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How can one calculate the index of a Fredholm operator numerically ?

In numerically calculations one uses always finte dimensional spaces. But linear operators on finite dimensional spaces have always index zero.

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If you happen to be lucky enough for the operator to be an (ordinary) differential operator, e.g. $Ly = y' - A(x)y$, and you are even more lucky so that the limits $A(\pm \infty)$ exist and have spectrum away from the imaginary axis, then the Fredholm index of L is the difference between the Morse index of A(\infty) and the Morse index of A(-\infty). – Aaron Hoffman Aug 24 '11 at 20:03
Are you thinking of operators on particular (function) spaces, or a Fredholm operator in full generality? – Yemon Choi Aug 24 '11 at 20:50
A linear operator between two DISTINCT finite-dimensional vector spaces does not have index zero, and that may help. – Alain Valette Aug 25 '11 at 7:27
@Aaron: of course, assuming $A(x)$ is a path of operators on a finite dimensional space. – Pietro Majer Aug 25 '11 at 7:29
Alain ... but it has non-zero index for a TRIVIAL reason! – Helge Aug 25 '11 at 11:06
up vote 2 down vote accepted

The two key properties of the Fredholm index are

  • It is a (norm)-continuous function from the bounded linear operators to the integers. In particular, if $A$ is a Fredholm operator, then there exists $\delta > 0$ such that for $\|A - B\| < \delta$, we have $index(A) = index(B)$. This tells you that you can approximate your problem.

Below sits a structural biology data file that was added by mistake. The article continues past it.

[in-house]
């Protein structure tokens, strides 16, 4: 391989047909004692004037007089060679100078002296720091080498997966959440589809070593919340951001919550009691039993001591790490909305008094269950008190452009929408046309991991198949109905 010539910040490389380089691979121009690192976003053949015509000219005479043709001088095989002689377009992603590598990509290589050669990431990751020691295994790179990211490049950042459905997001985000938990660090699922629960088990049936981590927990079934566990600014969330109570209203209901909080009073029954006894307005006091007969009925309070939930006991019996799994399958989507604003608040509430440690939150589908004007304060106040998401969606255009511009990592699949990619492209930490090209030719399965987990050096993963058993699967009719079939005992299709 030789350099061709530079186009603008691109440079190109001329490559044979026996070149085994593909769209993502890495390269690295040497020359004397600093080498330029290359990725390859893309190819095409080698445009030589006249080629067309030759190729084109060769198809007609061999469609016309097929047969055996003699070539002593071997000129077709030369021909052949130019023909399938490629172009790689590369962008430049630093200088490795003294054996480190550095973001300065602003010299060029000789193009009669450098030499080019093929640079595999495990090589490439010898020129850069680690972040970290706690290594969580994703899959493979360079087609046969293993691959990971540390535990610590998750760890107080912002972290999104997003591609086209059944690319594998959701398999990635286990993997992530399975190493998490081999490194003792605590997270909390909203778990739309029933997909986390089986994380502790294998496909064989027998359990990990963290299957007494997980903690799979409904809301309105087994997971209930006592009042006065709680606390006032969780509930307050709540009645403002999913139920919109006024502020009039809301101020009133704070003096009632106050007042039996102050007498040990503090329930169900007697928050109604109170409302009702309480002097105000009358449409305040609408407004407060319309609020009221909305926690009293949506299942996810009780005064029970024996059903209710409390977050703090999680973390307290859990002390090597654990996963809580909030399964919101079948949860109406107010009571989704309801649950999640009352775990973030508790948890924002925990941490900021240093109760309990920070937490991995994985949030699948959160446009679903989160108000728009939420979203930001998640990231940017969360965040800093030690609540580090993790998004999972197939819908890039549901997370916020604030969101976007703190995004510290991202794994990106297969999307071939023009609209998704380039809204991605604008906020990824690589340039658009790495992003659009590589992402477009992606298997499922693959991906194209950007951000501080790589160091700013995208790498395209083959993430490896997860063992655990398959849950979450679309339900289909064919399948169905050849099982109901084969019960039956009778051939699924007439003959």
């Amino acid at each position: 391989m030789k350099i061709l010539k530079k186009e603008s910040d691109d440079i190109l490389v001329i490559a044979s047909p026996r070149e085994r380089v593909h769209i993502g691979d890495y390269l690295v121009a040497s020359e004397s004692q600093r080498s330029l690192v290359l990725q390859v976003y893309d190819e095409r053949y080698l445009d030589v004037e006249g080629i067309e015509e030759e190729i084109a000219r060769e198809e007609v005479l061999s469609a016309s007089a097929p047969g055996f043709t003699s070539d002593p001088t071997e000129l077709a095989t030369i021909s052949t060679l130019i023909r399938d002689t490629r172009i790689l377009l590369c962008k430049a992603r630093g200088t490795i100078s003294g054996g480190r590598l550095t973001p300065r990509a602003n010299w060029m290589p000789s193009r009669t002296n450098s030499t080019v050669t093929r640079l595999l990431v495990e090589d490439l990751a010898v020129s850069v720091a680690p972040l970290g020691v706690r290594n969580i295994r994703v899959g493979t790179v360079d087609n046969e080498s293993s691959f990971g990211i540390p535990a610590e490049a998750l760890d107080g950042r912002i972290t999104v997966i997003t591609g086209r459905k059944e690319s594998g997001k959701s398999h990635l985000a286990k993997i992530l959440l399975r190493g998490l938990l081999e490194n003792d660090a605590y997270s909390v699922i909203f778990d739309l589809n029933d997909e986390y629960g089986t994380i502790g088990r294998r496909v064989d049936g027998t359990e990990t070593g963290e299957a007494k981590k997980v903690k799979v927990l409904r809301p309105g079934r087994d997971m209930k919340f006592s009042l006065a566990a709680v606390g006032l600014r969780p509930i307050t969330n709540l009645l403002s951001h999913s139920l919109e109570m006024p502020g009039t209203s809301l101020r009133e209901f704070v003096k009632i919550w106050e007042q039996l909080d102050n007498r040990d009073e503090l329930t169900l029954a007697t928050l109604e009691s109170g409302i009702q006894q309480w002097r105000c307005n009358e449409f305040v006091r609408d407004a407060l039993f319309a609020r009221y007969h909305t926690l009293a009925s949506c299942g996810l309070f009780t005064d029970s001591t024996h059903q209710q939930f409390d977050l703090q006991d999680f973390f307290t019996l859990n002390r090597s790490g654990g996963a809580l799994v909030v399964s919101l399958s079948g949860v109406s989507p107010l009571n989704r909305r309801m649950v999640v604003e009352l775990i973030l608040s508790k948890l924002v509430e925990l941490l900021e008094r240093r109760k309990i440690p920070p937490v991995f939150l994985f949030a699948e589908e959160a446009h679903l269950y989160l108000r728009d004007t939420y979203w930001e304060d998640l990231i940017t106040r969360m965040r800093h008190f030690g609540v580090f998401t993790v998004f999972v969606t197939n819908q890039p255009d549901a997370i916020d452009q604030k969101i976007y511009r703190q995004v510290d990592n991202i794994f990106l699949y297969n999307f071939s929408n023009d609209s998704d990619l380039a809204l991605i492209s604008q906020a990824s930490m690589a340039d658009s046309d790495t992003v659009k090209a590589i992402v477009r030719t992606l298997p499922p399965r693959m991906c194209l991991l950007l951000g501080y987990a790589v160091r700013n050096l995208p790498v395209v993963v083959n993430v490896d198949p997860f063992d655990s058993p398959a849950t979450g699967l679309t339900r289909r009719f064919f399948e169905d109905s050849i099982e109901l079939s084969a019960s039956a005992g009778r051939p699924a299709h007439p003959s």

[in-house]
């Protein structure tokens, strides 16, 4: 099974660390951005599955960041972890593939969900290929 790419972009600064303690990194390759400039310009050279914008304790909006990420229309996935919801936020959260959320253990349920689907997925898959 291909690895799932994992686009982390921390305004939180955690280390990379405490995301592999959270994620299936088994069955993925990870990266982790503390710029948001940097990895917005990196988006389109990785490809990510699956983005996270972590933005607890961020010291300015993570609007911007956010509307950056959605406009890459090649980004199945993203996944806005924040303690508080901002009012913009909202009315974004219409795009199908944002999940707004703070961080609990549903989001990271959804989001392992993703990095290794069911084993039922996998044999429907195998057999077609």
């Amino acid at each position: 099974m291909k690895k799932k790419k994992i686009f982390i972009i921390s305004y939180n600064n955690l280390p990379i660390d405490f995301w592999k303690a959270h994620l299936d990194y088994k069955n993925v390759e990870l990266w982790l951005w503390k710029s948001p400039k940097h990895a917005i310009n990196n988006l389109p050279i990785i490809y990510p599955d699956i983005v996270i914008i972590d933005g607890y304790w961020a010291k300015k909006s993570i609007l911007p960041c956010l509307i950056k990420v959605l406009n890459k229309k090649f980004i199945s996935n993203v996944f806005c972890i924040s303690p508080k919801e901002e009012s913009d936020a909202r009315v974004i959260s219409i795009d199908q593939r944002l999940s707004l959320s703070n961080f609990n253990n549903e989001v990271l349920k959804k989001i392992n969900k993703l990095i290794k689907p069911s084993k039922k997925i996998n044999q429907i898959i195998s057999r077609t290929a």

• The Fredholm index doesn't see compact perturbations. So if $A$ is Fredholm and $K$ is compact, then $index(A +K ) = index(A)$. This tells you that you cannot do naive computations like picking some finite orthonormal set $\psi_{j}$ with $j=1,\dots,N$ and hope that the $N \times N$ matrix $$ A_{j,k} = \langle \psi_j, A \psi_k\rangle $$ tells you anything about the Fredholm index of $A$.

So you will now need to do something smarter. This is possible in many particular cases, for example for Toeplitz operators. The first property allows one to reduce the computation of the index to the computation of the winding number of a polynomial. Or the Atiyah--Singer index theorems reduces computing the index to some topological information ...

So to get a more meaningful answer, you will need to be more specific about the problem.

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For more refined invariance theorems one the Fredholm index check Hoermander's The Analysis of Linear Partial Differential Operators. – Pietro Majer Aug 25 '11 at 7:32
Which volume? There are 4 if I remember correctly... – Helge Aug 25 '11 at 11:06
It's Vol III, Chapter 19 (Elliptic Operators on a Compact Manifold Without Boundary), Sec.19.1 Abstract Fredholm Theory. – Pietro Majer Aug 25 '11 at 12:07

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